Importantly, findings reported here empirically demonstrate that the Delboeuf illusion may explain why and how dinnerware size influences serving behavior. For nearly 150 years, the Delboeuf illusion has been regarded as robust, but “of little practical value” (Coren and Girgus 1978). In the context of serving behavior, however, it takes on an undiscovered dimension of everyday importance. By introducing the Delboeuf illusion as a possible explanation and extending it from the perceptual to the behavioral domain, the studies have shown how the illusion biases serving size perceptions, serving behavior, and consumption. Whereas contrast effects explain why consumers tend to overserve when using larger bowls and plates, assimilation effects explain why they also tend to underserve when using smaller ones.

These results uniquely suggest a range of characteristics that could moderate the influence of external cues (see table 1). It was found that attention and education may reduce the overserving (underserving) biases associated with serving on larger (smaller) bowls and plates. Furthermore, while reducing the color contrast between the dinnerware and its background may help reduce over- and underserving biases, increasing the color contrast between the food and the dinnerware actually may accomplish this as well. We conclude that the Delboeuf illusion offers a key explanation as to why and when the size of dinnerware influences serving-size perceptions, serving behavior, and consumption.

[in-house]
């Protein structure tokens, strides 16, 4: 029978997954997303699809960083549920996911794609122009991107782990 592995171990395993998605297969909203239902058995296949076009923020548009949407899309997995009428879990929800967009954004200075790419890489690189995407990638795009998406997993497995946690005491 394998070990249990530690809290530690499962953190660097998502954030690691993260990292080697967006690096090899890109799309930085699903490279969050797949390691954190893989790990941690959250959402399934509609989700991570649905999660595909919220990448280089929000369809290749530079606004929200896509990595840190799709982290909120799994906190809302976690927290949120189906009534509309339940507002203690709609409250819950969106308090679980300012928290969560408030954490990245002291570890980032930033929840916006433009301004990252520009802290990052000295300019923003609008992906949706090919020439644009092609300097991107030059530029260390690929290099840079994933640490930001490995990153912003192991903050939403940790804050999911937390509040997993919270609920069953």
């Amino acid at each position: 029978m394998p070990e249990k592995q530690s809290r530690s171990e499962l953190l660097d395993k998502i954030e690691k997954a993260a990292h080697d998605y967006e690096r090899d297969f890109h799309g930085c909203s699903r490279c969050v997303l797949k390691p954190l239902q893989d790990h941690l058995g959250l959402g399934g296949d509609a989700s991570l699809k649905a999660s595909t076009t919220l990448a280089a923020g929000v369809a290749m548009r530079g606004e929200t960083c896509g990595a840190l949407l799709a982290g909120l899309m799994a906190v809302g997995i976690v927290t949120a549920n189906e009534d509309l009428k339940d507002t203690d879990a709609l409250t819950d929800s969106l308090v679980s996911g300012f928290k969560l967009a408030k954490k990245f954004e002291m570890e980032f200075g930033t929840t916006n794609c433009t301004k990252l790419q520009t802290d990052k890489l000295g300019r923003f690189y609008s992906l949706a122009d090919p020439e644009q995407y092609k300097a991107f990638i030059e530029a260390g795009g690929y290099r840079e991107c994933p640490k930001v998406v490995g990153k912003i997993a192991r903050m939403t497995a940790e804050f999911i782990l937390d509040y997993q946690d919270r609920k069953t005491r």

Table 1. 
Moderators of Overserving and Overconsumption
Moderating characteristicsImpact on serving behaviorRelated references
Contrast-level between the stimuliLow color-contrast between the dinnerware and the tablecloth reduces overserving on larger plates and underserving on smaller platesWeintraub and Cooper 1972; Weintraub and Schenck 1986
Low color-contrast between the food and the dinnerware increases overserving on larger plates
Attention level of the serverAttention reduces overserving on larger dinnerware and underserving on smaller dinnerwareCoren and Girgus 1978
Education level of the serverEducation reduces overserving on larger dinnerware and underserving on smaller dinnerwareCoren and Girgus 1978

Theoretical Implications